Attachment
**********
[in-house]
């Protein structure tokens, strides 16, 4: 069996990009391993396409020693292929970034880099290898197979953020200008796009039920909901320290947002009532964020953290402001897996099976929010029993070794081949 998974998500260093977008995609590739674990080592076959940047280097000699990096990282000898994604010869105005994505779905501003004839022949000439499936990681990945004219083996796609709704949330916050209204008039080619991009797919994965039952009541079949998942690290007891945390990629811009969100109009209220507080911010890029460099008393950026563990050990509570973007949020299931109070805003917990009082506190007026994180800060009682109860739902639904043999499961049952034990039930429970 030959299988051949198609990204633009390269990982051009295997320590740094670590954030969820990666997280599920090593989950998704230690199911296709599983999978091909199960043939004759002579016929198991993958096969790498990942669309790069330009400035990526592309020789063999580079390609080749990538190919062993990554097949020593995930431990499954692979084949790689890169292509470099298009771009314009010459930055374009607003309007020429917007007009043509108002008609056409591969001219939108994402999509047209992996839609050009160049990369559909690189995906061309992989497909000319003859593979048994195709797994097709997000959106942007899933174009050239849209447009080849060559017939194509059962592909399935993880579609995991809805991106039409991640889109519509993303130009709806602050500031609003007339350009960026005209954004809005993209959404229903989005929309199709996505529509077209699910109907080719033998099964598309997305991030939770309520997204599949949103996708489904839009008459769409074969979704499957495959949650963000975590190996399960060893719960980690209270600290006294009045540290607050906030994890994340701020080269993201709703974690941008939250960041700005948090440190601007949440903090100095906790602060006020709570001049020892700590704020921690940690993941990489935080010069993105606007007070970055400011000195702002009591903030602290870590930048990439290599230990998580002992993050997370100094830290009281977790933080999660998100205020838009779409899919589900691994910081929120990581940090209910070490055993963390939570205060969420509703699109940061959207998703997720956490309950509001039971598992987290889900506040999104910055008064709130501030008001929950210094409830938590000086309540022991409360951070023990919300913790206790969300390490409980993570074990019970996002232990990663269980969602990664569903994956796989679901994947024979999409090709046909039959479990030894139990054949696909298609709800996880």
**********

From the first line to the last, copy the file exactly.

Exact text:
[in-house]
């Protein structure tokens, strides 16, 4: 069996990009391993396409020693292929970034880099290898197979953020200008796009039920909901320290947002009532964020953290402001897996099976929010029993070794081949 998974998500260093977008995609590739674990080592076959940047280097000699990096990282000898994604010869105005994505779905501003004839022949000439499936990681990945004219083996796609709704949330916050209204008039080619991009797919994965039952009541079949998942690290007891945390990629811009969100109009209220507080911010890029460099008393950026563990050990509570973007949020299931109070805003917990009082506190007026994180800060009682109860739902639904043999499961049952034990039930429970 030959299988051949198609990204633009390269990982051009295997320590740094670590954030969820990666997280599920090593989950998704230690199911296709599983999978091909199960043939004759002579016929198991993958096969790498990942669309790069330009400035990526592309020789063999580079390609080749990538190919062993990554097949020593995930431990499954692979084949790689890169292509470099298009771009314009010459930055374009607003309007020429917007007009043509108002008609056409591969001219939108994402999509047209992996839609050009160049990369559909690189995906061309992989497909000319003859593979048994195709797994097709997000959106942007899933174009050239849209447009080849060559017939194509059962592909399935993880579609995991809805991106039409991640889109519509993303130009709806602050500031609003007339350009960026005209954004809005993209959404229903989005929309199709996505529509077209699910109907080719033998099964598309997305991030939770309520997204599949949103996708489904839009008459769409074969979704499957495959949650963000975590190996399960060893719960980690209270600290006294009045540290607050906030994890994340701020080269993201709703974690941008939250960041700005948090440190601007949440903090100095906790602060006020709570001049020892700590704020921690940690993941990489935080010069993105606007007070970055400011000195702002009591903030602290870590930048990439290599230990998580002992993050997370100094830290009281977790933080999660998100205020838009779409899919589900691994910081929120990581940090209910070490055993963390939570205060969420509703699109940061959207998703997720956490309950509001039971598992987290889900506040999104910055008064709130501030008001929950210094409830938590000086309540022991409360951070023990919300913790206790969300390490409980993570074990019970996002232990990663269980969602990664569903994956796989679901994947024979999409090709046909039959479990030894139990054949696909298609709800996880």